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Kwenda paints the portrait of motherhood with the powerful strokes of biographical fiction. Her love is higher than the killing all around her. War, insanity and constant fear attack Kwenda on all sides. For years she is lost to all the torments of battle, powerless to change the...
Kwenda paints the portrait of motherhood with the powerful strokes of biographical fiction. Her love is higher than the killing all around her. War, insanity and constant fear attack Kwenda on all sides. For years she is lost to all the torments of battle, powerless to change the stone-cold hearts of brutal warlords. Kwenda sweeps you away in sadness and triumph.
A woman exists always, but a mother is made only the moment her baby is born.
This biographical fiction will move you to the core. Kwenda is a mother like no other. Carried away by endless civil wars, and bought and sold by the most powerful warlords in the world.
Kwenda fights with her heart against men as hard and cold as stones. The events are real, only identities and locations have been changed to protect the innocent.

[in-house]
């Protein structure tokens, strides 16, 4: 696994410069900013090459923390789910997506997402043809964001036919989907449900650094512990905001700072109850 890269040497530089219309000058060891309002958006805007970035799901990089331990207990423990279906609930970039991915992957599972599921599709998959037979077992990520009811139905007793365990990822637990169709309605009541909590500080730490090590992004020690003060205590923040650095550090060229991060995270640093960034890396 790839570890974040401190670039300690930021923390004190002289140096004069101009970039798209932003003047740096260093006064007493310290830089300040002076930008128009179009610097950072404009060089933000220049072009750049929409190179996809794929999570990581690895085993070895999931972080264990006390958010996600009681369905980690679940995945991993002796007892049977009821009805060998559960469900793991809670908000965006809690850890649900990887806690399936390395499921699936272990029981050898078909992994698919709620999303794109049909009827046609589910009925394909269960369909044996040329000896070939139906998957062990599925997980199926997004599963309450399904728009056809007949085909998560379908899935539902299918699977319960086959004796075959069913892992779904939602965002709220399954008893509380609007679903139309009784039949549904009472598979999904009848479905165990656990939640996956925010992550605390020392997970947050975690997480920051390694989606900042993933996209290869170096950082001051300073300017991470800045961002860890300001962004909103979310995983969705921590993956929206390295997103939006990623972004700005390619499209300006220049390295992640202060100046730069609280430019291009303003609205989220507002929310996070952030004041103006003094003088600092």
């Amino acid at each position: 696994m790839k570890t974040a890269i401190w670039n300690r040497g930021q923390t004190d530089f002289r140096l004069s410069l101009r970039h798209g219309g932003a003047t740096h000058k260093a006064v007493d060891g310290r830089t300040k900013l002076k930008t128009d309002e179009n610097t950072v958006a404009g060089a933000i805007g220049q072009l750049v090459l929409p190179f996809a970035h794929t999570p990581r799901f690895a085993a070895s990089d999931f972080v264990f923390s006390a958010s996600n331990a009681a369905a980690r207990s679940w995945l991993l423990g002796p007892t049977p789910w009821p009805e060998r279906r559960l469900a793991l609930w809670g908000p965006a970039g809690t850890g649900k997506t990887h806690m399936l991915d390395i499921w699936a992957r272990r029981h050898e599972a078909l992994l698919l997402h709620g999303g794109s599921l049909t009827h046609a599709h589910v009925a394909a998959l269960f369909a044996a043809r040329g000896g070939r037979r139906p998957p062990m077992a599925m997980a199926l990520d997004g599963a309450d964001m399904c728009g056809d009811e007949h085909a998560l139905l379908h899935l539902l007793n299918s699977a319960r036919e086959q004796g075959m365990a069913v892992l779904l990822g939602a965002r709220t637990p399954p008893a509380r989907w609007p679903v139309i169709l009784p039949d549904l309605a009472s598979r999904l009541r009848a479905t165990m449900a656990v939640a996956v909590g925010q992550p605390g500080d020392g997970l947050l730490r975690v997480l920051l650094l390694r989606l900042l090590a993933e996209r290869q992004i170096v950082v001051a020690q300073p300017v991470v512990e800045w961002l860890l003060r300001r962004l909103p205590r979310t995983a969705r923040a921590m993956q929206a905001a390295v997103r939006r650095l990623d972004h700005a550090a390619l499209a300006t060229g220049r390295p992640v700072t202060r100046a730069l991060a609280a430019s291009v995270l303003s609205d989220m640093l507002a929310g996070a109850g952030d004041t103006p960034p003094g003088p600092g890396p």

Kwenda, a captured woman of war, represents all the women torn apart in endless wars. Disobedience for them is met with horrible death.
These women are not wives, but innocent victims stolen by warlords and kept as slaves. This biographical fiction tells the harrowing tale of such a woman named "Kwenda", and has elements of every major genocide in the last 20 years.
Kwenda is a word that means Journey in several dialects. She is the voice of many women crying out as a single, powerful soul. Kwenda's life transcends all the women lost in wars to walk a single, heart-breaking journey.
Lastly, in the need to protect many people, I changed names, places and created a fictional home country of Niruganya; which is an anagram of many of the countries where genocide have occurred. The reader must understand that many of these injuries are still not fully healed. If I used too accurate a brush to paint this sad story, then I might insight unnecessary violence.
The warlords were left with their names intact, so their shame might be evident. Only the innocent were protected.